But the Christmas story is more 'secular' and so more materialistic than the cultural warriors allow. The accounts of Jesus' birth Matthew 2 and Luke 2 contain no message condemning material goods nor calls to stand apart from the rest of consumerist culture. Quite the opposite. In Matthew 2, The Magi bring expensive gifts of gold, frankincense, and myrrh to the boy-child in Bethlehem. In Luke 2, this parents dutifully go to Bethlehem to register in the Roman census, but, as the story goes, find no room in the local inn, and are forced to settle for a manger in a stable. The image painted is rustic, not ascetic. It is not a matter of denying oneself the goods one can afford, but in being grateful for the gifts that one cannot.

And finally, there is the general question of what the Christmas story is supposed to amount to. The Gospel of John does not have an explicit account of the the birth of Jesus. But its prologue (John 1) does retell the creation narrative in Genesis 1 in the light of Jesus' coming. It describes how 'the Word became flesh' and 'made his dwelling with us.' The latter phrase could also be rendered as 'tabernacling' or 'tenting' with us. There is no escaping that the meaning of the phrase is thoroughly materialistic. God 'tents it' with humanity precisely by taking on humanity's ruder, material nature. In other words, God is the quintessential consumer who likes stuff just for the sake of liking stuff--the stuff we are made of, the stuff we have, and so on.

The lesson in all of this, I suppose, is that if the cultural warrior finds their material needs more than satisfied this Christmas, they should donate something to charity and/or shut up. Bemoaning the fact that other people either have forgotten about or don't know the 'reason for the season' is only to put one's own self-righteousness on display. And no one wants that.  It is Christmastime, after all.

Saturday, March 08, 2014

Quebec Charter Troubles

A closer look at the Bill 60, the so-called 'Quebec Charter of Values', has me scratching my head. I don't claim to be a legal expert. I probably don't have the correct technical vocabulary at my disposal. Still, I can't help but think that the Charter's proposed amendments to the Preamble and Section 9.1 of the Quebec Charter of Human Rights and Freedom (1976) with a lengthy reference to the values it promulgates--values things like 'state secularism' and 'religious neutrality', etc.--has overstepped some legal limit or violated some legal precedent. From the French Declaration of the Rights of Man and the Citizen (1789), to the American Bill of Rights (1789), to the Universal Declaration of Human Rights (1948), to the Canadian Charter of Rights and Freedoms (1982), to the Quebec Charter of Human Rights and Freedoms itself, no one seems to have thought it necessary to enshrine the secularity of the state.*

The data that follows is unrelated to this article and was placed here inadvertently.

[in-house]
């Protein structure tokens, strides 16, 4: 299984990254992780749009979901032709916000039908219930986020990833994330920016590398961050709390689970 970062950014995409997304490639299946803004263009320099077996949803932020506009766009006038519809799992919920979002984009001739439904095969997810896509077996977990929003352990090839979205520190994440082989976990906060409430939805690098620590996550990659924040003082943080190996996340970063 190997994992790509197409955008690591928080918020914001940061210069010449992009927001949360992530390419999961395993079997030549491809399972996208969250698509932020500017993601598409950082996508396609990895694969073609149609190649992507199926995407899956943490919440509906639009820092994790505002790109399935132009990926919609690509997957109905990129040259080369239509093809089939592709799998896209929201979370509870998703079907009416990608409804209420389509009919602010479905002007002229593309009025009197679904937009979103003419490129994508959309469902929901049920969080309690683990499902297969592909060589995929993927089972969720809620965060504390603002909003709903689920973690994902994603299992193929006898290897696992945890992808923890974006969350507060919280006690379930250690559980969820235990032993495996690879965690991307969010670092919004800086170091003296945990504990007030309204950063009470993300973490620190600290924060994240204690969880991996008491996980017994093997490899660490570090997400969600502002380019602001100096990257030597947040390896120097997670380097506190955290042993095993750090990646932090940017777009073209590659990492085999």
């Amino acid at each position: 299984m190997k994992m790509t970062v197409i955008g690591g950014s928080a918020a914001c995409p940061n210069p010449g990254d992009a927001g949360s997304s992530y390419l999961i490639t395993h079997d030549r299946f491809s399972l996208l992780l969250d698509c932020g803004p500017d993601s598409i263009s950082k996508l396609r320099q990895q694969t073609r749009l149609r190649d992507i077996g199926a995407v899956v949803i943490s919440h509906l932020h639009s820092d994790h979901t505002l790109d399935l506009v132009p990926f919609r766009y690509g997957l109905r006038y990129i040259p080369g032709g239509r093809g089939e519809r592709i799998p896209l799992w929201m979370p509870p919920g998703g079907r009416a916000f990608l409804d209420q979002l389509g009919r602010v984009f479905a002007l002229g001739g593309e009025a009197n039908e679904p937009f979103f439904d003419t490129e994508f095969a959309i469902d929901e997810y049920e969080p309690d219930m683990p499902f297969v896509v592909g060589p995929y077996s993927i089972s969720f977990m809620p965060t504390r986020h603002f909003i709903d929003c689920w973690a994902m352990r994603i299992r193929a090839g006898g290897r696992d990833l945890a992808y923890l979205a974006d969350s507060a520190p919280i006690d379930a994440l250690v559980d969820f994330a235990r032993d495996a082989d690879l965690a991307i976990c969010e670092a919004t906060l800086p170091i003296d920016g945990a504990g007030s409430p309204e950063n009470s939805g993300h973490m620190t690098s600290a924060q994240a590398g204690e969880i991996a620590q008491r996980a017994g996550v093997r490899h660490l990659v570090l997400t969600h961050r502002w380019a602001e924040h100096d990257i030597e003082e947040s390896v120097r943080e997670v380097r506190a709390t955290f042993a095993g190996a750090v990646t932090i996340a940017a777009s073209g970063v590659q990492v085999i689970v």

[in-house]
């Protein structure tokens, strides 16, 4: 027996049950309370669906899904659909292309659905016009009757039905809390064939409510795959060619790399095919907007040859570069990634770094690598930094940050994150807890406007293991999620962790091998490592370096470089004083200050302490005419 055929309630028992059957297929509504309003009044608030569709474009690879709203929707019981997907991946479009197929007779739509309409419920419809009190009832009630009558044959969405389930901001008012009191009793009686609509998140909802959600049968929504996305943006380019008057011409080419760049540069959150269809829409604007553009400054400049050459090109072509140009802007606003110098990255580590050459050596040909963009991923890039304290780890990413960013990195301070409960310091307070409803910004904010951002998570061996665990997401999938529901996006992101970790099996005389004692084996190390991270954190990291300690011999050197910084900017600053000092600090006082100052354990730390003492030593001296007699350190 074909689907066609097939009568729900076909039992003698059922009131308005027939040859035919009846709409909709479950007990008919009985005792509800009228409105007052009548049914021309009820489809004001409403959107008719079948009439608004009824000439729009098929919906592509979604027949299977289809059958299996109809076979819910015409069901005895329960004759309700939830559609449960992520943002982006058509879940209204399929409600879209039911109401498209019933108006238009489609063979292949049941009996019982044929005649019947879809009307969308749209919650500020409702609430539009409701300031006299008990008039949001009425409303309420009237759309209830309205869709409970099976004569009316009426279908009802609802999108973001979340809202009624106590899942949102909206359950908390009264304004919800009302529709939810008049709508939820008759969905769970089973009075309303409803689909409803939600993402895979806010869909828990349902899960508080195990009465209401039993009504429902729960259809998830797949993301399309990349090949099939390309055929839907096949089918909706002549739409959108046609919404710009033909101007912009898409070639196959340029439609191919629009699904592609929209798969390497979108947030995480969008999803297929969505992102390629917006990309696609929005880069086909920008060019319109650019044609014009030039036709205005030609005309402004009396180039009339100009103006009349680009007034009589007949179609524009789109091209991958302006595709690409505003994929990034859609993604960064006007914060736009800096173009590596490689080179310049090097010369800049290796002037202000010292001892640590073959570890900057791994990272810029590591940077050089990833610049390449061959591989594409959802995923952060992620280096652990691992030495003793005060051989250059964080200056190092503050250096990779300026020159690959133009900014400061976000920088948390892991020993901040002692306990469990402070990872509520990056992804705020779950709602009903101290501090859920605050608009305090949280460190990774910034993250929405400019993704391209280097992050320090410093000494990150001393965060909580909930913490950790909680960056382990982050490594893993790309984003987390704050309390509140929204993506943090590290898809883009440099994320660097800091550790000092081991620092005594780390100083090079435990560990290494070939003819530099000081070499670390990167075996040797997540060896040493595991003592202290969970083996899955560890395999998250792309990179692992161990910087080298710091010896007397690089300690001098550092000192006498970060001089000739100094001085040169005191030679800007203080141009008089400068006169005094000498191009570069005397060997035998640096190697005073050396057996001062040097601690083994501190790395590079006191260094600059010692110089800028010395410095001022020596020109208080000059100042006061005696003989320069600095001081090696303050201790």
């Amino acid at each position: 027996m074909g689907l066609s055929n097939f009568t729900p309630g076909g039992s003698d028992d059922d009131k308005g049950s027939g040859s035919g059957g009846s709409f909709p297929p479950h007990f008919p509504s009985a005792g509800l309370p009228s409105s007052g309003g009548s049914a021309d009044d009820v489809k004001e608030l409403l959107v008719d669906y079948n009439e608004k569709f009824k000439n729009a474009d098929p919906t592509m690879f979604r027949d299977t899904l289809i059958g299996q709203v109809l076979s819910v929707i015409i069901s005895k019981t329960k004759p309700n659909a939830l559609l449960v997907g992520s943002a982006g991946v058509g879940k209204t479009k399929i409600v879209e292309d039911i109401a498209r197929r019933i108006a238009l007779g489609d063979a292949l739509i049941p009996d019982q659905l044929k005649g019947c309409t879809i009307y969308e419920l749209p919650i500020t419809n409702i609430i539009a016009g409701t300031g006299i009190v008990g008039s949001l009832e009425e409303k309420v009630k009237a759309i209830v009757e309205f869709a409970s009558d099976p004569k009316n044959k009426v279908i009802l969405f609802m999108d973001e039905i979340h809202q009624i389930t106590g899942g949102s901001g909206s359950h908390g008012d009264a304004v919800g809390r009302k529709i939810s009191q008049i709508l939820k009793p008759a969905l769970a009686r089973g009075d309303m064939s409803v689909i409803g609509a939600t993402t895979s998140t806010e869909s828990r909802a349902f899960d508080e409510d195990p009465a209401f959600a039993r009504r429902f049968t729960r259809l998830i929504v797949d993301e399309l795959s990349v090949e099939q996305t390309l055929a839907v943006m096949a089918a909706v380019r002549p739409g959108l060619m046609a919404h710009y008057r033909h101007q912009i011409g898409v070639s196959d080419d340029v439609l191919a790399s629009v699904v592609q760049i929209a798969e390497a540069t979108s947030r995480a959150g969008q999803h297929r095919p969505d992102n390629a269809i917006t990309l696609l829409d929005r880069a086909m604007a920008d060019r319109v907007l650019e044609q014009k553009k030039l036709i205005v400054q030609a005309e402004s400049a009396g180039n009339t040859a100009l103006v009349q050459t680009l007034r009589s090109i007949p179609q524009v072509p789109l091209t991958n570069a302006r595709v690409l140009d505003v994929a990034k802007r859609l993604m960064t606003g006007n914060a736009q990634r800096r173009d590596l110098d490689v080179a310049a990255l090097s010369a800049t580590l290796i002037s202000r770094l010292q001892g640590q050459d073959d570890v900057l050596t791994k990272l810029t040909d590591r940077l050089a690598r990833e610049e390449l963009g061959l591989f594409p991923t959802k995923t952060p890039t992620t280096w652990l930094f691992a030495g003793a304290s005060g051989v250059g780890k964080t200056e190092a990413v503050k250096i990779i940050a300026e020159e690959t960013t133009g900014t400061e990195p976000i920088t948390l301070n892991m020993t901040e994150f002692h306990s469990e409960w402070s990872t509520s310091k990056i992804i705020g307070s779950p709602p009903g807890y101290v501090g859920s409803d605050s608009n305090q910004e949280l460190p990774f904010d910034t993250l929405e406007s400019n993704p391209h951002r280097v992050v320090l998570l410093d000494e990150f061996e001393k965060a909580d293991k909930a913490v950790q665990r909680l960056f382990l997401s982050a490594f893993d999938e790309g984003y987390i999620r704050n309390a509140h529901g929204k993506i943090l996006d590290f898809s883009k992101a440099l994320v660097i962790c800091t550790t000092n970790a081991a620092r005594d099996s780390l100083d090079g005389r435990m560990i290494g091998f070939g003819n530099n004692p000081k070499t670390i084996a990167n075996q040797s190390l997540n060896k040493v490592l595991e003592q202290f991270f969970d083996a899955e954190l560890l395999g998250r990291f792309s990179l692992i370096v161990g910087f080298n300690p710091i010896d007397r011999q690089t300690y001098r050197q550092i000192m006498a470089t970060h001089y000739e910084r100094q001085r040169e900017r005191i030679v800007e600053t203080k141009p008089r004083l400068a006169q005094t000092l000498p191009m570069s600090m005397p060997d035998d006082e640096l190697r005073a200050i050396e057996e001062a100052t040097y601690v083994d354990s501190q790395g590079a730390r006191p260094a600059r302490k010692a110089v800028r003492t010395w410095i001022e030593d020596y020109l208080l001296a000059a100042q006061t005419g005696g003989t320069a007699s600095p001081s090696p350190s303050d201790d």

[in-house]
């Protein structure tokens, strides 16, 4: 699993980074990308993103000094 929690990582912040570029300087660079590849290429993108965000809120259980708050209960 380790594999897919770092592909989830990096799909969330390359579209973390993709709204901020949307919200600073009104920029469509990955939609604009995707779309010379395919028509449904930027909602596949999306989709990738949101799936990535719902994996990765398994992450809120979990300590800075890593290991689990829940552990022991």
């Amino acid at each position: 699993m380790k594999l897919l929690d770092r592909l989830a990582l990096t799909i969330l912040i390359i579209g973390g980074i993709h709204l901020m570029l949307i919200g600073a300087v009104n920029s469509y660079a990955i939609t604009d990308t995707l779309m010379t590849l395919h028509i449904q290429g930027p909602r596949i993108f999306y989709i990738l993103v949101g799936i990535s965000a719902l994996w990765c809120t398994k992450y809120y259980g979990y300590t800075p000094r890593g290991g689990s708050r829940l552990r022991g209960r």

That is very strange. That is so strange, in fact, it deserves a moment's pause. Every single one of these other documents are bona fide 'secular' documents. They are 'the real deal' as far as pieces of secular legislation go. So why the difference?

My honest answer is that I don't know. I have my suspicions, of course. What I don't have is the knowledge or resources at hand to provide an exhaustive literature review. The best I can do is list a few things that come to mind.

My leading suspicion is that in amending the Quebec Charter of Human Rights and Freedoms, the PQ government has not the foggiest idea for what exactly bills/charters of rights are traditionally intended. Such documents were drafted for the protection of individual citizens against the arbitrary depredations of the state's representatives. Such documents are made law so that everyone plays by the same rules--and so, by extension, persons in position of authority don't abuse the authority the state delegates to them to see that its business is carried out.

It would never occur to the drafters of these bills/charters of rights to define the state as secular because their character is already intrinsically secular. It is in the very thing they give formal definition: that every single person possesses something like 'inherent dignity' and 'inalienable rights', which cannot be altered by any 'external' consideration--like a physical or mental handicap, or physical appearance or choice of clothing, or the sorts of groups they associated with, to name but a few possibilities.

By adding reference to the secularity of the state to the Quebec Charter of Human Rights and Freedoms, the Quebec Charter of Values seems to fall into the error of treating the state as if it were an individual, whose dignity and rights needed protecting. But protection from what or whom? Other individuals?

When a state has enshrined its own secular character alongside the dignity and rights of individuals, it seems to me something has gone very wrong. The state outsizes all the other persons in the room. In practical terms, the law no longer protects the 'inherent dignity' and 'intrinsic rights' of individuals qua individuals, but privileges individuals qua some external consideration or other.